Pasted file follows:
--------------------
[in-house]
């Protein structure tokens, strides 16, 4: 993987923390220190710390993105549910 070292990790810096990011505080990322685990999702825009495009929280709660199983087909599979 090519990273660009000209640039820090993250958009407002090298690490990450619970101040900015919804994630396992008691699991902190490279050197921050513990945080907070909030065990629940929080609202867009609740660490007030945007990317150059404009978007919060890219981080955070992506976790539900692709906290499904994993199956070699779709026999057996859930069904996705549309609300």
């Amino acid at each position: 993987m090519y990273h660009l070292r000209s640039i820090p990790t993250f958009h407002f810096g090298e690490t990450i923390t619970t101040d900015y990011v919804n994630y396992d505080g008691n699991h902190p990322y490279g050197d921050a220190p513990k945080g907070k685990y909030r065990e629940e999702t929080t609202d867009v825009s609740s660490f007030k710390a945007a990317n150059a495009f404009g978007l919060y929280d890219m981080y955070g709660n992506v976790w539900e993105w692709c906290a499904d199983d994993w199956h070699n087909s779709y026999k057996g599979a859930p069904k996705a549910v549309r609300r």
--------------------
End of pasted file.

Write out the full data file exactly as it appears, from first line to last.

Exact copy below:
[in-house]
């Protein structure tokens, strides 16, 4: 993987923390220190710390993105549910 070292990790810096990011505080990322685990999702825009495009929280709660199983087909599979 090519990273660009000209640039820090993250958009407002090298690490990450619970101040900015919804994630396992008691699991902190490279050197921050513990945080907070909030065990629940929080609202867009609740660490007030945007990317150059404009978007919060890219981080955070992506976790539900692709906290499904994993199956070699779709026999057996859930069904996705549309609300």
């Amino acid at each position: 993987m090519y990273h660009l070292r000209s640039i820090p990790t993250f958009h407002f810096g090298e690490t990450i923390t619970t101040d900015y990011v919804n994630y396992d505080g008691n699991h902190p990322y490279g050197d921050a220190p513990k945080g907070k685990y909030r065990e629940e999702t929080t609202d867009v825009s609740s660490f007030k710390a945007a990317n150059a495009f404009g978007l919060y929280d890219m981080y955070g709660n992506v976790w539900e993105w692709c906290a499904d199983d994993w199956h070699n087909s779709y026999k057996g599979a859930p069904k996705a549910v549309r609300r």